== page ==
ALLEN GINSBERG: HOLY BEAT SOUL|
PCC Vintage Interview  with the Poet/Cultural Icon
By PAUL FREEMAN
Seeking food for thought? Try "Allen Ginsberg: Holy Soul Jelly Roll Poems and Songs (1949-1993)," an elaborate box set containing 52 tracks, 30 of them previously unreleased.
Even if you're familiar with Ginsberg's daring efforts as a poet and political activist, you may be surprised to discover that he was also innovative and influential in music.
The range of material in this meticulously assembled, four-volume package includes rock, folk, jazz, classical and Eastern sounds, as well as spoken word.
"Poetry and music have always gone together," the bearded, effusive Ginsberg says, brimming with factual information and volatile opinions. "I grew up listening to old, black blues like Ma Rainey and Bessie Smith. I heard Leadbelly's weekly radio program. I knew Josh White. I've always sung the blues. I also listened to a lot of Vivaldi, Beethoven and Schubert.
"After I went to India, I began mantra chanting and brought that back to a poetry conference. After the Chicago police riot of 1968 (at the Democratic convention), I was in a state of shock and began dealing with it by setting William Blake's `Songs of Innocence and Experience' to music. In 1969, I began listening to a lot of Happy Traum and other folk music."
Bob Dylan, impressed by Ginsberg's ability to improvise songs, contributed backup vocal and instrumental work on several cuts, including "Vomit Express." "For that song," Ginsberg recalls, "Dylan showed me a three-chord blues sequence, which I hadn't known before. I had done the blues on one chord or two at most."
The punk song "Capitol Air" is a collaboration between Ginsberg and the Clash, recorded live. "We rehearsed for five minutes in the dressing room during intermission of their concert at Bonds Club in New York," Ginsberg explains. "Joe Strummer had asked me, `When are you going to run for President?' I said, `Never.' He introduced me to the audience as `President Ginsberg.' "
The energies and rhythms of Ginsberg's poetry provided him with a natural segue into rock. The box set covers nearly half a century of his explorations into poetry. "Poetry was the family business. My father was a poet. I was scared of getting up every morning and going to a job. I couldn't stand the idea. So I chose a 24-hour-a-day job of scanning my mind and making notes."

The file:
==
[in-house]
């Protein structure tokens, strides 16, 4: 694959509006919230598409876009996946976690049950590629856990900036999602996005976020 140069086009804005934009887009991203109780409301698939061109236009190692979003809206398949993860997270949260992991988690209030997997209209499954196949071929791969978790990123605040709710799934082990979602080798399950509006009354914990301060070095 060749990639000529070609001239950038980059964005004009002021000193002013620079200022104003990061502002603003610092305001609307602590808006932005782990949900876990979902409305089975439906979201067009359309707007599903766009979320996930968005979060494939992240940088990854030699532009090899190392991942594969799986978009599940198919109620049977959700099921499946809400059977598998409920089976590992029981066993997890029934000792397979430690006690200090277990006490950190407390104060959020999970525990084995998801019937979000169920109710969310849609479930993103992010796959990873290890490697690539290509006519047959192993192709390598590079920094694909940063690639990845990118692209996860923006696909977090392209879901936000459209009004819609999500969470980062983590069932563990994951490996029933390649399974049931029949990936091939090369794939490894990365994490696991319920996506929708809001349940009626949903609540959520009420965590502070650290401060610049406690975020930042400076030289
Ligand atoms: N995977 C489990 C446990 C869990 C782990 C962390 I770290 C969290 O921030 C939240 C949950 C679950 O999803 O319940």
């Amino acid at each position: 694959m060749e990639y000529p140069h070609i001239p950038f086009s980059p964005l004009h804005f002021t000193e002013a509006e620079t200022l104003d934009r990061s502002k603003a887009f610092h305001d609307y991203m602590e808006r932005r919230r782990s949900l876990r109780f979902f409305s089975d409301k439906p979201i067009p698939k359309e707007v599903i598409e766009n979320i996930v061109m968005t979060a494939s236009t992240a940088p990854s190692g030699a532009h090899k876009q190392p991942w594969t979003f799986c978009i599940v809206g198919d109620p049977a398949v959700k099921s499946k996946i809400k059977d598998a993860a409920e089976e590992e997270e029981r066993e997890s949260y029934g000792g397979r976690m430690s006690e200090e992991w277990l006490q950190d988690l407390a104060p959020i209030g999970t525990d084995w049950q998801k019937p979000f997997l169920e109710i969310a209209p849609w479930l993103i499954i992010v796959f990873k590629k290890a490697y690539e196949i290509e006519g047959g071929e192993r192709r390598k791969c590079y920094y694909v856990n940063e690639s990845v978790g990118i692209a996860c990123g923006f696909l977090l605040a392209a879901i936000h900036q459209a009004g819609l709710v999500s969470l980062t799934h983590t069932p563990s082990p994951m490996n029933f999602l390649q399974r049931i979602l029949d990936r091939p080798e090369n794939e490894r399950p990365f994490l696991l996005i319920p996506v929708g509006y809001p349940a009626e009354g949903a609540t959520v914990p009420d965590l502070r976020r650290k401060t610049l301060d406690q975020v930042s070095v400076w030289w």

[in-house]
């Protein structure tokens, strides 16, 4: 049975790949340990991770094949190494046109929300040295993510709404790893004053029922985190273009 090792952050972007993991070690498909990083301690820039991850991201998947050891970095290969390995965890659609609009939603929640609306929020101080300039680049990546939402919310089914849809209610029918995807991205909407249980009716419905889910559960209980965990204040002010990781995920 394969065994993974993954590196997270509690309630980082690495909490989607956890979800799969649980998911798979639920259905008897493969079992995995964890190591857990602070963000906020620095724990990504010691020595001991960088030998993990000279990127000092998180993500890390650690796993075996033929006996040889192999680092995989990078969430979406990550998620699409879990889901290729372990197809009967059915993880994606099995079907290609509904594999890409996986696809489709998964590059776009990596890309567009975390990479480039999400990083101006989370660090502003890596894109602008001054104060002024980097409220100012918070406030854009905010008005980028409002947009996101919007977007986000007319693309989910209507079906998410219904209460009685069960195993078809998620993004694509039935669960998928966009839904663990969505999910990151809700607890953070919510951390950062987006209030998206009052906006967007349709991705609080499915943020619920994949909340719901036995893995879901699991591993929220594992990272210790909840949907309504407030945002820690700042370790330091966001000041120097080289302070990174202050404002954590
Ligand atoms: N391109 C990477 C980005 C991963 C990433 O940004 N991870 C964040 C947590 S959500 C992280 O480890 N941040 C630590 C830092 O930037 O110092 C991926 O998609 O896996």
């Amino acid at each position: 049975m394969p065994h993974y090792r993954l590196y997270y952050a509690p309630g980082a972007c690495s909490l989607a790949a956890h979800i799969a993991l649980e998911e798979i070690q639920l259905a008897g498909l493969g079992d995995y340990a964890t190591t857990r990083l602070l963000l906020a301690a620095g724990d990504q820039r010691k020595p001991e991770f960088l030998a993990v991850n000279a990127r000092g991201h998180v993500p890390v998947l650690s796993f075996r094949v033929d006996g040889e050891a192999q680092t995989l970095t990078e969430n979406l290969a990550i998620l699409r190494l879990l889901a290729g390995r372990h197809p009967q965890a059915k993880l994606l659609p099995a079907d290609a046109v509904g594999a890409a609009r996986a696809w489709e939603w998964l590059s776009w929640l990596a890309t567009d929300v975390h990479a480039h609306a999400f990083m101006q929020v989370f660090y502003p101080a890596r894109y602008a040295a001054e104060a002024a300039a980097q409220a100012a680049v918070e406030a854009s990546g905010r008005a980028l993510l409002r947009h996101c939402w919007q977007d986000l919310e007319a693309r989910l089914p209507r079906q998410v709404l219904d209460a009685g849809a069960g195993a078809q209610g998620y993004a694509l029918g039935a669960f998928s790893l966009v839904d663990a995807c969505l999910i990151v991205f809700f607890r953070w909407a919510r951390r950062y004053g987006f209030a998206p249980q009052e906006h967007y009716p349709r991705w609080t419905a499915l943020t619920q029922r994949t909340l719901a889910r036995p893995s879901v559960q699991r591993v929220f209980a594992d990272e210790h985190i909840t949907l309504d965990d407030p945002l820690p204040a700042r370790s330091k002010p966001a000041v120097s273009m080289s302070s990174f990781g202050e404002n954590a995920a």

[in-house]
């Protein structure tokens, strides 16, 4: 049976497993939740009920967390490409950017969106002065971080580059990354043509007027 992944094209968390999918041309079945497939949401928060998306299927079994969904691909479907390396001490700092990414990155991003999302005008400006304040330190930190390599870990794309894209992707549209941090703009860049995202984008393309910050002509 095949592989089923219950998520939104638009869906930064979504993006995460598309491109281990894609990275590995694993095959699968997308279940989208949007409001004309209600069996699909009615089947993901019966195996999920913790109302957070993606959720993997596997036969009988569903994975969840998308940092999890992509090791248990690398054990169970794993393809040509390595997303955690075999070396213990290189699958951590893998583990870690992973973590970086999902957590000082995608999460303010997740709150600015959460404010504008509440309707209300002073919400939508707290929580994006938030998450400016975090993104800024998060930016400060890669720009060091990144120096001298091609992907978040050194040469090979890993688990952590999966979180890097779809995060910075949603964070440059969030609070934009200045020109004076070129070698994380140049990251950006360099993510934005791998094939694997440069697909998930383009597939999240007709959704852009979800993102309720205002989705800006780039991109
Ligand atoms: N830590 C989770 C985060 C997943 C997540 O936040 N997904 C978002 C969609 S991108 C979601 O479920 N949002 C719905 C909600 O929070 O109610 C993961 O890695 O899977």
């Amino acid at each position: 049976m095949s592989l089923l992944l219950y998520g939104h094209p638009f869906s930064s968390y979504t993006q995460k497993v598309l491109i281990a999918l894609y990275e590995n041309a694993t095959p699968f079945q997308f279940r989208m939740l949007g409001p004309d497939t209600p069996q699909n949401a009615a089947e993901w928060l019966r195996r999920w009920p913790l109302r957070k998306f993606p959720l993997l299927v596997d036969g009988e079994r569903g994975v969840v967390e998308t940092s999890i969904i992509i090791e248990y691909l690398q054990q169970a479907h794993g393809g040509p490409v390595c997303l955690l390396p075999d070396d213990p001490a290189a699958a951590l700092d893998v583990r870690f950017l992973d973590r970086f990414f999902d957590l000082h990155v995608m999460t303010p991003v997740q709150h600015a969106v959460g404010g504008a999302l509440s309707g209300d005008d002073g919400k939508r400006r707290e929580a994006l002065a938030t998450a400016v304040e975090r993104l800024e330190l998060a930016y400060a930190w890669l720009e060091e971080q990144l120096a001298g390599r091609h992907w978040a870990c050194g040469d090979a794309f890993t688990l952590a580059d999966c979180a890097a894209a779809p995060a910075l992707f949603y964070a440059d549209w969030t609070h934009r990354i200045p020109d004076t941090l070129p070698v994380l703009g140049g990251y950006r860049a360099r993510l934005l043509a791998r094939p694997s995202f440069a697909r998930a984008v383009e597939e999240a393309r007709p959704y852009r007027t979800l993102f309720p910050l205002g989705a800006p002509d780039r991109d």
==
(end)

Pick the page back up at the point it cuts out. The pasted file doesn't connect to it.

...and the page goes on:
Included in the set is a 1956 recording of "Howl," the first time the unconventional poem had been read aloud in its entirety. The work crackles with rage. Ginsberg recalls that he wrote it after a colleague had criticized a previous poem for being too formal.
"I thought, `I can't write poetry. I'll just write whatever I feel like!' So I began typing away. Because it got into delicate sexual areas, I didn't want my father to see it, even though he already knew about my homosexuality. So I thought, `I'm not going to publish this, so I can write anything I want. I'm free!' It's like in Russia or China, there's a thing called `writing for the desk.' You can say what you want, then put it in your desk. If it was published, you'd be sent to a concentration camp.
"But I sent a copy to Jack Kerouac," Ginsberg continues, "because I knew he would understand it. He said, `That's far better writing than you've done before. It's a great poem.' I said, `Is it a poem?' He said, `Of course, why not?'
"If you're inventing a new form, you'd better not have any fixed ideas. You have to be completely open. After a couple of months, having ceased to be embarrassed by it, I decided to send the poem to my father. He said, `That is a great poem . . . but did you really need to use all that blue language?' "
Another emotion-packed poem, "Kaddish," delves into Ginsberg's complex relationship with his mother, who died after years of struggling with mental illness. This rendition was taped in 1964. "If any young person may be moved to tears, as Dylan was when he first heard it decades ago, it would (prove to) be good medicine for a new generation that's stereotyped as void, alienated, full of enmity, world-weary, end of empire, end of millennium. It shouldrefresh the memory of varied emotions, which everybody has. This might catalyze a whole wave of real feeling again."
In the '50s, Ginsberg, along with Kerouac, William S. Burroughs and others, founded the Beat movement. Zen, Buddhism, mind-expanding drugs, the black culture and jazz helped fuel this art form.
"Our intent was a liberation of the spirit, of the imagination," Ginsberg says. "With the invention of LSD and the atomic bomb, the planet changed. A non-linear, spontaneous, more open-minded view of writing arose. Changing the mode of poetry from closed form to open form was like splitting the atom. You split the stanza, and all of a sudden, all this energy comes out. You could talk about anything."
The effect of the Beat writers was widespread. "The Beat literature was a catalyst of hip new views, leading to a variety of social changes, such as sexual liberation, gay and women's liberation, liberation of the word, the end of censorship in films and books.
"It also influenced music," he says. "In the late '50s, Bob Dylan read Kerouac's `Mexico City Blues' and decided to become a poet. He said that's what inspired him. He told me, `That's the first poetry that talked to me in my own language.' "